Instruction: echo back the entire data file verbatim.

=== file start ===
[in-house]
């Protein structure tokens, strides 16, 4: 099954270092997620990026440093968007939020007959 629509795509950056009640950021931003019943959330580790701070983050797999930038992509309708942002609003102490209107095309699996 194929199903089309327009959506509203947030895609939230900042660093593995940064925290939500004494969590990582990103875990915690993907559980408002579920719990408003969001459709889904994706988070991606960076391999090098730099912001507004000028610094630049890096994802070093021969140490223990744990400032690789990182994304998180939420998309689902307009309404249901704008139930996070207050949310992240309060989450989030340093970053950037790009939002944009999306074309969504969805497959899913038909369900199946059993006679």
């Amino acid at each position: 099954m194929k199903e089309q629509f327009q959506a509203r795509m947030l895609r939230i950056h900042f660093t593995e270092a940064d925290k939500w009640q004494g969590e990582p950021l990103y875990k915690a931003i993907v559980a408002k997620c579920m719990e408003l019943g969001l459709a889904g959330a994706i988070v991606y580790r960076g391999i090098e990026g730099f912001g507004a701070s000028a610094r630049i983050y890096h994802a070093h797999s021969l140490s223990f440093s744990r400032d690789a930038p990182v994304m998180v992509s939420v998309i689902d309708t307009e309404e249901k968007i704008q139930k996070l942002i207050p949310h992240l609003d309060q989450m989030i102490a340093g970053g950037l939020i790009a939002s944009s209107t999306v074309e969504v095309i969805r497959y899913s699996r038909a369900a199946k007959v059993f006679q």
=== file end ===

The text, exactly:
[in-house]
């Protein structure tokens, strides 16, 4: 099954270092997620990026440093968007939020007959 629509795509950056009640950021931003019943959330580790701070983050797999930038992509309708942002609003102490209107095309699996 194929199903089309327009959506509203947030895609939230900042660093593995940064925290939500004494969590990582990103875990915690993907559980408002579920719990408003969001459709889904994706988070991606960076391999090098730099912001507004000028610094630049890096994802070093021969140490223990744990400032690789990182994304998180939420998309689902307009309404249901704008139930996070207050949310992240309060989450989030340093970053950037790009939002944009999306074309969504969805497959899913038909369900199946059993006679």
């Amino acid at each position: 099954m194929k199903e089309q629509f327009q959506a509203r795509m947030l895609r939230i950056h900042f660093t593995e270092a940064d925290k939500w009640q004494g969590e990582p950021l990103y875990k915690a931003i993907v559980a408002k997620c579920m719990e408003l019943g969001l459709a889904g959330a994706i988070v991606y580790r960076g391999i090098e990026g730099f912001g507004a701070s000028a610094r630049i983050y890096h994802a070093h797999s021969l140490s223990f440093s744990r400032d690789a930038p990182v994304m998180v992509s939420v998309i689902d309708t307009e309404e249901k968007i704008q139930k996070l942002i207050p949310h992240l609003d309060q989450m989030i102490a340093g970053g950037l939020i790009a939002s944009s209107t999306v074309e969504v095309i969805r497959y899913s699996r038909a369900a199946k007959v059993f006679q």